Pruett shoulders two challenging jobs, and at a time when big shifts are still under way in each area. As Geoff Broocker did earlier, Pruett simultaneously holds dual titles: director of Residency Education at Emory Eye (July 1, 2011) and chief of Ophthalmology Service at Grady Memorial Hospital (January 1, 2013), along with the innumerable administrative and teaching responsibilities that each position entails.
In both areas under Pruett’s supervision, the challenges have intensified. The current Educational Milestones Project, mandated by the ongoing overhaul in ACGME regulations, requires continual, time-consuming evaluation—supported by many-faceted documentation—of each resident’s stepwise progress through training. Meanwhile, Grady continues its equally worthwhile yet formidable EMR task: transferring all its medical records to electronic format.
Fortunately, Pruett has a strong slate of helpers. Many of our faculty members are dedicated to the teaching of residents. Trotter, as the program’s coordinator, manages its complex administrative details. At Grady, Broocker has returned in the invaluable role of consultant, managing quality control, supervising in the OR, and also doing some administrative work.
Two fellow boomerangs have stepped up to lighten Pruett’s load as well. As associate chief of service at Grady, Jeremy Jones (’04-08M; res. ’09-12; glaucoma fellowship ’12-13) splits the clinical training with Pruett and Broocker and helps with the EMR project.
Blaine Cribbs (res. ’03-06; retina fellowship ’07-09), as director of residency medical education, oversees the curriculum and scheduling of residents’ didactic training, gives several lectures a year on retina topics, and works clinically with residents at the high-volume VA Medical Center. He also plays a big role in accomplishing the required ACGME documentation.
“We have to track each specific skill, noting the level each resident has reached at each time point,” Cribbs says. “There’s much more documentation involved now than in past years, and I can see that programs with only one residency program director would be at a disadvantage. It’s a challenge for Paul and me to get feedback both from the residents and from our clinical faculty about what’s working and not working, and about ways that we can improve.”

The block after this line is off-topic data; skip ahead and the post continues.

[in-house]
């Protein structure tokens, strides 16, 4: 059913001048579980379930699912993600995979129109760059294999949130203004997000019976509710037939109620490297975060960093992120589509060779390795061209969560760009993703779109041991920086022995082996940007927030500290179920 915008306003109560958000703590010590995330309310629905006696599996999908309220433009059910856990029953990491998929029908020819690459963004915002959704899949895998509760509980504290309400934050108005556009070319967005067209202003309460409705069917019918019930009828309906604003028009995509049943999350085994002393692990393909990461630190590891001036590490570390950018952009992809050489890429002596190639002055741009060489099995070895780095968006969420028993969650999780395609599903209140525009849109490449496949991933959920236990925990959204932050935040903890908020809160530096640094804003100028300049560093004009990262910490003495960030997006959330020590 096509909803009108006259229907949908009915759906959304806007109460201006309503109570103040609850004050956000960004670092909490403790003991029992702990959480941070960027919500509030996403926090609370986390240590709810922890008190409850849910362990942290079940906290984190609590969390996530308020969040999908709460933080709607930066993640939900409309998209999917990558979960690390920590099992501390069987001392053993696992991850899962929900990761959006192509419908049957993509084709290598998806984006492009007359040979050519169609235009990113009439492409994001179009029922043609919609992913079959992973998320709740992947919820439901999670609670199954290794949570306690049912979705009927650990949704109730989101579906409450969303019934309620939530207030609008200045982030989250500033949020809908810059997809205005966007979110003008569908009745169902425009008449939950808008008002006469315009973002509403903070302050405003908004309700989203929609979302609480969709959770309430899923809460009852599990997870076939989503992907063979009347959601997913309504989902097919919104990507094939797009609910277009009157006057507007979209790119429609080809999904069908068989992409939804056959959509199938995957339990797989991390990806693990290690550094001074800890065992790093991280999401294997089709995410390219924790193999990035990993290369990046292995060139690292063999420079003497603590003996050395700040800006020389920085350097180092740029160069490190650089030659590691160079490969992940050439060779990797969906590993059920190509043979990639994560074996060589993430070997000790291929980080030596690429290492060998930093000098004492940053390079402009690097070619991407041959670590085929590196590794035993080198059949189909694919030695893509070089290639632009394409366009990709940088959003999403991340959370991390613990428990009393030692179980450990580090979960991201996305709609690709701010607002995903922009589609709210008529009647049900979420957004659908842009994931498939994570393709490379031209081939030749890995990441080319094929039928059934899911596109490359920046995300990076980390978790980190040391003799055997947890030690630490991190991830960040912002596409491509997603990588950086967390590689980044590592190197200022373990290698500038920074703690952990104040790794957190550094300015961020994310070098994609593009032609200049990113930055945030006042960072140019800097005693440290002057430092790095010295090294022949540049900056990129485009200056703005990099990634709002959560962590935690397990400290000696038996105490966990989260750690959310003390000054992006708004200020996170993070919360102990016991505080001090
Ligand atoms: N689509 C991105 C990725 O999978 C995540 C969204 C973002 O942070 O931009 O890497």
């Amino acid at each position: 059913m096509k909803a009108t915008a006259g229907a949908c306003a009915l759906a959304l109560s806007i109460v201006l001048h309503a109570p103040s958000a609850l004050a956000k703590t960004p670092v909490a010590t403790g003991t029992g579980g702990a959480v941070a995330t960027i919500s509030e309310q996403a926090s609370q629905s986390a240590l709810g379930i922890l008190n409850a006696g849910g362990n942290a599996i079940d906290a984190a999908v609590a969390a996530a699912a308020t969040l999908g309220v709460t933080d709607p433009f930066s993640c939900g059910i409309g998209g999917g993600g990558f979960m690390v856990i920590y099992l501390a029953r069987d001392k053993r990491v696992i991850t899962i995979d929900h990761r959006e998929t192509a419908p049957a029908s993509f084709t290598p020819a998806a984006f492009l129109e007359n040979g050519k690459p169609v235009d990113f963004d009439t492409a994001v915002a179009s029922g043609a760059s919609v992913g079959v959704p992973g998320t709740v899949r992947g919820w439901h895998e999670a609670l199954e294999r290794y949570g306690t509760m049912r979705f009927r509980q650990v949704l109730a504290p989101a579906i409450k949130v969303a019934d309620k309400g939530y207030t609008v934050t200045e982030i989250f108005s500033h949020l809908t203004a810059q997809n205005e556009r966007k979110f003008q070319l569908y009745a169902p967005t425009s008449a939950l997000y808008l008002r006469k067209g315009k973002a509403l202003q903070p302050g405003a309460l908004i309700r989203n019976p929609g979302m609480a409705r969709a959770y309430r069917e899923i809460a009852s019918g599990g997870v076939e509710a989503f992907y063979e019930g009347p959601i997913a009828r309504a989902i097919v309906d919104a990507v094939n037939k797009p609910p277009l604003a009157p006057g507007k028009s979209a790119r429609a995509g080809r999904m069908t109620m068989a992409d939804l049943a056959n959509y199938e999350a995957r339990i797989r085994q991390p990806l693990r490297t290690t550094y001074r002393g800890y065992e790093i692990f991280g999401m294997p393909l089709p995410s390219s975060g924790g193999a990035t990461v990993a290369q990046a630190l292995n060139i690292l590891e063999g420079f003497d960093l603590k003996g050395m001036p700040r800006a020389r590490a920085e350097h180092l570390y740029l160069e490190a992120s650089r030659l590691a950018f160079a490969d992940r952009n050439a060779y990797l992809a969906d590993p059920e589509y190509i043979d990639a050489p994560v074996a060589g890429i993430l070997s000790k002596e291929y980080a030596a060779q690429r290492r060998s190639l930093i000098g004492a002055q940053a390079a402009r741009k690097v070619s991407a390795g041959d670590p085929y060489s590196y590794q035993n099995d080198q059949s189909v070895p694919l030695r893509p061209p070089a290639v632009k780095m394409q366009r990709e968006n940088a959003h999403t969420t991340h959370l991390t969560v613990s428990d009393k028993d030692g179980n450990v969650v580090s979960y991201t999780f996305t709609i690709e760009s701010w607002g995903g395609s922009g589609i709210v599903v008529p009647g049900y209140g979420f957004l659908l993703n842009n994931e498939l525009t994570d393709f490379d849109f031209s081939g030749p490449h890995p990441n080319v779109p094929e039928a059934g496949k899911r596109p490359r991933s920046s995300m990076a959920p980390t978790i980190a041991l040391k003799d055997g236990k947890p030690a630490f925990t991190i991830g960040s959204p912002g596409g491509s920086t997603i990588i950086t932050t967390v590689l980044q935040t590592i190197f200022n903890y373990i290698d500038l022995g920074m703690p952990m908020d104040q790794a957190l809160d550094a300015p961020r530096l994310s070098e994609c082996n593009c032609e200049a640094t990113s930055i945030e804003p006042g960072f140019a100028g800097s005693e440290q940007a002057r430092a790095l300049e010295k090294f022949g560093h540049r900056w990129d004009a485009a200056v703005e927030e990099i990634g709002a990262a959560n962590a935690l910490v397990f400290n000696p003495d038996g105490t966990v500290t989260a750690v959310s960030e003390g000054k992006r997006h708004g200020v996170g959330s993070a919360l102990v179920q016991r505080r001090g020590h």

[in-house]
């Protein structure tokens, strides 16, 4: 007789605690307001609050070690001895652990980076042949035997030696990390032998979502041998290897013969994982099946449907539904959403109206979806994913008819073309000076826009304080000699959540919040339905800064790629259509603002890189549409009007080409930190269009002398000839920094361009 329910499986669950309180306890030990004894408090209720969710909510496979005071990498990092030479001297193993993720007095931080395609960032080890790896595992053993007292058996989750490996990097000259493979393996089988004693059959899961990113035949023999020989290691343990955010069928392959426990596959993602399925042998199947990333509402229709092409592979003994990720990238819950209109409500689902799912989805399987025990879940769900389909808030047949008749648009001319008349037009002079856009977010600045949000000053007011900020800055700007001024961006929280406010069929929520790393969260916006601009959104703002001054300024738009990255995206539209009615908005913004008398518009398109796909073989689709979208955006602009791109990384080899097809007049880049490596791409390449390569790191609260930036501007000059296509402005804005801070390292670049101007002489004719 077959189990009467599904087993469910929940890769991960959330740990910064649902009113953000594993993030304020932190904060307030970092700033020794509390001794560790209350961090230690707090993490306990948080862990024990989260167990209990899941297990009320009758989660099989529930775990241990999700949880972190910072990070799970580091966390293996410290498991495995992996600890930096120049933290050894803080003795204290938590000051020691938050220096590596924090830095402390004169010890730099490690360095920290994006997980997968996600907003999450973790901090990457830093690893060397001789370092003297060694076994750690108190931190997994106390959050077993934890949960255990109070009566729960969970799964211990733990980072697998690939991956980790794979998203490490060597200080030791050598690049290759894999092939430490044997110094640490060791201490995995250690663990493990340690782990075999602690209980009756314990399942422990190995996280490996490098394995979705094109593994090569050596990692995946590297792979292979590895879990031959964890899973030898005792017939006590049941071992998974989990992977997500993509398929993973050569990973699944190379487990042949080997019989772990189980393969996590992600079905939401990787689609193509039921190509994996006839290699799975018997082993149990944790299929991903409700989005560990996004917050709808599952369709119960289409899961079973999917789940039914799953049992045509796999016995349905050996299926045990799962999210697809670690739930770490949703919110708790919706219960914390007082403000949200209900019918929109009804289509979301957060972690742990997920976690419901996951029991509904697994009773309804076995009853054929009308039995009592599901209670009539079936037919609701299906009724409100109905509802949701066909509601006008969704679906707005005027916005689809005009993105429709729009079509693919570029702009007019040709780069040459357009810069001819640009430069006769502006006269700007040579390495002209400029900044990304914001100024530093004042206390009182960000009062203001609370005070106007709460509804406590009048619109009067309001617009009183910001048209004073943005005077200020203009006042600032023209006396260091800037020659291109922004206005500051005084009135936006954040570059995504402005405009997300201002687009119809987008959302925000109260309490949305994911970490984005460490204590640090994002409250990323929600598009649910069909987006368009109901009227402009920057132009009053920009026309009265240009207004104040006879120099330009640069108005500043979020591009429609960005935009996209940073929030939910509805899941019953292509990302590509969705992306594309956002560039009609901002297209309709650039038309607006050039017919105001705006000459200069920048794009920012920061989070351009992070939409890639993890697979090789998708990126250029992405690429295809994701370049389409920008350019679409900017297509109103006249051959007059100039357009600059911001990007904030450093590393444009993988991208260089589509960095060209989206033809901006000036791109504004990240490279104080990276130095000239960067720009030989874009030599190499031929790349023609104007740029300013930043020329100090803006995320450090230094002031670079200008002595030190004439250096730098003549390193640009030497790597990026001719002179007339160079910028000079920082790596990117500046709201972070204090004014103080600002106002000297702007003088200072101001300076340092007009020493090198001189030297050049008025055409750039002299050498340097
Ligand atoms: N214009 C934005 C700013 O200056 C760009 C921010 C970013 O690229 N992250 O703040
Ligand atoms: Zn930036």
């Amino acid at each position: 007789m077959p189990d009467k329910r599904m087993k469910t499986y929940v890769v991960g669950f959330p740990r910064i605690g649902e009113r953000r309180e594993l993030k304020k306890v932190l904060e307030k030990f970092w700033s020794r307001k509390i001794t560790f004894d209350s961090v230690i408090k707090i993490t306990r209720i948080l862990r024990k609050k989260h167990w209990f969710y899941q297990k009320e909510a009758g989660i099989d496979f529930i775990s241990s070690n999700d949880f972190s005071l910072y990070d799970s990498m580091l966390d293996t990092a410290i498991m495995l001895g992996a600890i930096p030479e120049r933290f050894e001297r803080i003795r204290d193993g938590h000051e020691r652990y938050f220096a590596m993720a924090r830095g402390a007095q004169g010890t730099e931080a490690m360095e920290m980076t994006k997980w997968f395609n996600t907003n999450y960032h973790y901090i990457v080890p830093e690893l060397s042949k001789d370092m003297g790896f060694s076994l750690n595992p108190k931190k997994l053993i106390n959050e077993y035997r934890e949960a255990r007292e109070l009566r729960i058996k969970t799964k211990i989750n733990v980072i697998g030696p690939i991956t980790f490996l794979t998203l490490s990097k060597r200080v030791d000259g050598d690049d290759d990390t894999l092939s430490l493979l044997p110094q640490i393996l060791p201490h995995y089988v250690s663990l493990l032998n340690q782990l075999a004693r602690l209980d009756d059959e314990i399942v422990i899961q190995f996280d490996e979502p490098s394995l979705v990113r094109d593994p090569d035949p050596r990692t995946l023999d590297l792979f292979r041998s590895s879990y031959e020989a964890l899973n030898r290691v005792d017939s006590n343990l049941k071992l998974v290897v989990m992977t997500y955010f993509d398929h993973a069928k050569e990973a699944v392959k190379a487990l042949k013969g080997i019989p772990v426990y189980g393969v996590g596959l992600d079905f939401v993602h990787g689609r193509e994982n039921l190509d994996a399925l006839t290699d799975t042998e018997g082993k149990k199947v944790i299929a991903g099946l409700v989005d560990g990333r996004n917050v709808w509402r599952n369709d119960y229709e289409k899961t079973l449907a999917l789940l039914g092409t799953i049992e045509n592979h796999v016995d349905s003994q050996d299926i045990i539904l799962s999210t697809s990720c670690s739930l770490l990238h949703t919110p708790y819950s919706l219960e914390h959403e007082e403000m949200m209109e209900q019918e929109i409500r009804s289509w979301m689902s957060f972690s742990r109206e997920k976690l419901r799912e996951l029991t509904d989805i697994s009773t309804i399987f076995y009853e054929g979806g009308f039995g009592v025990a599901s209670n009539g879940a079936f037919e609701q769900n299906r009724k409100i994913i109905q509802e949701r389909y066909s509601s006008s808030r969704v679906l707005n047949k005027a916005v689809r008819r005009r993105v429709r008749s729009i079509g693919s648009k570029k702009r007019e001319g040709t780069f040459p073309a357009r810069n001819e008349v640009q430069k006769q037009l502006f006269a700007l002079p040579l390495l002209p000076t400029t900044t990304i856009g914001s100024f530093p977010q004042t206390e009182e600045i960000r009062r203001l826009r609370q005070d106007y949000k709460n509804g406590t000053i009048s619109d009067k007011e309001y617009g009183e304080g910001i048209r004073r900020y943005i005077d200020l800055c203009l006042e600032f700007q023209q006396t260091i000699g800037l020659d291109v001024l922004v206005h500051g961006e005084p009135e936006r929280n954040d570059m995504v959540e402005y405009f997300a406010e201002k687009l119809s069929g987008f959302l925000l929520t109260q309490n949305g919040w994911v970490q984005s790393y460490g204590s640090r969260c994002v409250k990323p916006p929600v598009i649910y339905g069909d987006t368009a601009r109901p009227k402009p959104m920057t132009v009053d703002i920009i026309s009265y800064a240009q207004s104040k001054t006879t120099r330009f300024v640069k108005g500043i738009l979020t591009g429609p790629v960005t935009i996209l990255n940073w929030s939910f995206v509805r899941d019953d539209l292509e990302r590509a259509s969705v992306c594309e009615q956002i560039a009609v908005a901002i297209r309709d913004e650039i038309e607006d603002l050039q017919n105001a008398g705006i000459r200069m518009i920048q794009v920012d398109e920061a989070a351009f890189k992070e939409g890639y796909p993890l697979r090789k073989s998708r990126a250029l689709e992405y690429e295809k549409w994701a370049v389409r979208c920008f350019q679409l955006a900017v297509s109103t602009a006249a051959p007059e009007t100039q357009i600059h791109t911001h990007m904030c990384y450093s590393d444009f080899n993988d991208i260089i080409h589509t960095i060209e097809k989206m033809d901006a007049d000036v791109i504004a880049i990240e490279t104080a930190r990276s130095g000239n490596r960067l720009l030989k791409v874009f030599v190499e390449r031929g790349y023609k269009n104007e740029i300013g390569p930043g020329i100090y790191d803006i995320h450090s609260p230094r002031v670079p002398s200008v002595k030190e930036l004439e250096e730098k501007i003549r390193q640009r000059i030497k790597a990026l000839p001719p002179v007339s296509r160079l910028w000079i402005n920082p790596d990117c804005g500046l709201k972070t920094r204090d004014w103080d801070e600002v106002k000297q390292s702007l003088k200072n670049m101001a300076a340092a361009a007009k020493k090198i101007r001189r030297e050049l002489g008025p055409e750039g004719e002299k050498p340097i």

Pruett sums up the advantages of sharing the workload: “Blaine has his fingers on the pulse of the VA, and I have my fingers on the pulse of Grady, so we know what’s going on at both sites. It’s one of the biggest changes we’ve made. We try to head off any potential problem before it can fester and grow. And at Grady, Geoff and Jeremy and I all have a vested interest in making sure things run smoothly; even though we’re never all there at the same time, we do a good job of maintaining a consistent presence.”
As the truism goes, if you want quality control, grow your own.
People have noted Pruett’s skill in communicating objectively with residents both about what they’re doing well and about what they need to improve on—an ability that Pruett attributes to having worked closely with Aaron. Cribbs, too, follows Aaron’s model: “I try to do what she does: make sure that every teaching point comes with a positive.”
Broocker’s influence is still holding strong. “My teaching style is similar to Geoff’s,” Pruett says. “Let the residents make mistakes, but make sure that those are controlled mistakes and that the residents learn from them. And like Geoff, I use a lot of self-deprecating humor, telling the residents about mistakes I’ve made, to help them loosen up and talk about their own. But I’m not nearly as funny as Geoff.”
“It’s been wonderful to know that both the program and the Grady situation are seamless from our past strengths,” Broocker comments. “More than half of our department are our former residents—a fact that contributes to our success. The most important thing to me is that we have not stumbled along the way.”
Aaron observes, “It’s great to have ‘homegrowns’ as leaders, because they know our program well. Residency programs differ. Ours is a very hands-on, active learning environment—exactly the conditions under which this generation learns best. I think that under Paul’s leadership, our program is going to be even stronger—and even more popular for medical students approaching residency.”